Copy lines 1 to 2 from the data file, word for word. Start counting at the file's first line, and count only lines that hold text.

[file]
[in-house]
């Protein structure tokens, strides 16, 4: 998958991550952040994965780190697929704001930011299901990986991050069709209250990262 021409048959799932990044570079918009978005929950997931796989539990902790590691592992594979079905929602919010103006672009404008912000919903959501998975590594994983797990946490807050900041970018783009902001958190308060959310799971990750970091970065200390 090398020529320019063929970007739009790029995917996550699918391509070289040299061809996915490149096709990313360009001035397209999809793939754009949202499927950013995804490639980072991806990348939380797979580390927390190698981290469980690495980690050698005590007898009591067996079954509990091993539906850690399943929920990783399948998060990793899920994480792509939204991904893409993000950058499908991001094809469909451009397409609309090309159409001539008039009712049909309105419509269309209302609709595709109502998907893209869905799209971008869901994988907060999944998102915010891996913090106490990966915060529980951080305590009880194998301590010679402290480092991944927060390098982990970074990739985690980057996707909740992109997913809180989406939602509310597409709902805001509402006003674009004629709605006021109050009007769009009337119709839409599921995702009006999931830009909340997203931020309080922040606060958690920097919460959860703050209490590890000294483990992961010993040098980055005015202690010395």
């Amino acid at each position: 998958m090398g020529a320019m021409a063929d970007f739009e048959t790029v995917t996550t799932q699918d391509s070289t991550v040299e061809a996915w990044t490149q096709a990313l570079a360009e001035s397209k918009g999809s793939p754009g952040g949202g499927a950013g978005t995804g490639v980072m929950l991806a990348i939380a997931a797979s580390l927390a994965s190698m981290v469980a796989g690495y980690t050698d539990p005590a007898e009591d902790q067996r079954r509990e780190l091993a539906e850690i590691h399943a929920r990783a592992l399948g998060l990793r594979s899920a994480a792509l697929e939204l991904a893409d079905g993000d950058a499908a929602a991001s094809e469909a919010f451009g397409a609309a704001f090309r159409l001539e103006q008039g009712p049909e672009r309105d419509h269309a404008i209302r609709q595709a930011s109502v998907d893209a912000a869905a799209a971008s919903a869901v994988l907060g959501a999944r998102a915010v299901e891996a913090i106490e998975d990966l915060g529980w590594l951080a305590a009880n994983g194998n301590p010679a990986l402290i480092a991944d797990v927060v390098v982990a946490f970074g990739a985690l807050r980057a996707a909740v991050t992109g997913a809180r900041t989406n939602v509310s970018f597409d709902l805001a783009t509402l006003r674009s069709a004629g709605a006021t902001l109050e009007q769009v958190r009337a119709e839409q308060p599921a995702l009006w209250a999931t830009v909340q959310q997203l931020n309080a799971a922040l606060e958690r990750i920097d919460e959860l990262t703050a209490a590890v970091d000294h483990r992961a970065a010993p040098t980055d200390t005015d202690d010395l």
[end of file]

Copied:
[in-house]
């Protein structure tokens, strides 16, 4: 998958991550952040994965780190697929704001930011299901990986991050069709209250990262 021409048959799932990044570079918009978005929950997931796989539990902790590691592992594979079905929602919010103006672009404008912000919903959501998975590594994983797990946490807050900041970018783009902001958190308060959310799971990750970091970065200390 090398020529320019063929970007739009790029995917996550699918391509070289040299061809996915490149096709990313360009001035397209999809793939754009949202499927950013995804490639980072991806990348939380797979580390927390190698981290469980690495980690050698005590007898009591067996079954509990091993539906850690399943929920990783399948998060990793899920994480792509939204991904893409993000950058499908991001094809469909451009397409609309090309159409001539008039009712049909309105419509269309209302609709595709109502998907893209869905799209971008869901994988907060999944998102915010891996913090106490990966915060529980951080305590009880194998301590010679402290480092991944927060390098982990970074990739985690980057996707909740992109997913809180989406939602509310597409709902805001509402006003674009004629709605006021109050009007769009009337119709839409599921995702009006999931830009909340997203931020309080922040606060958690920097919460959860703050209490590890000294483990992961010993040098980055005015202690010395």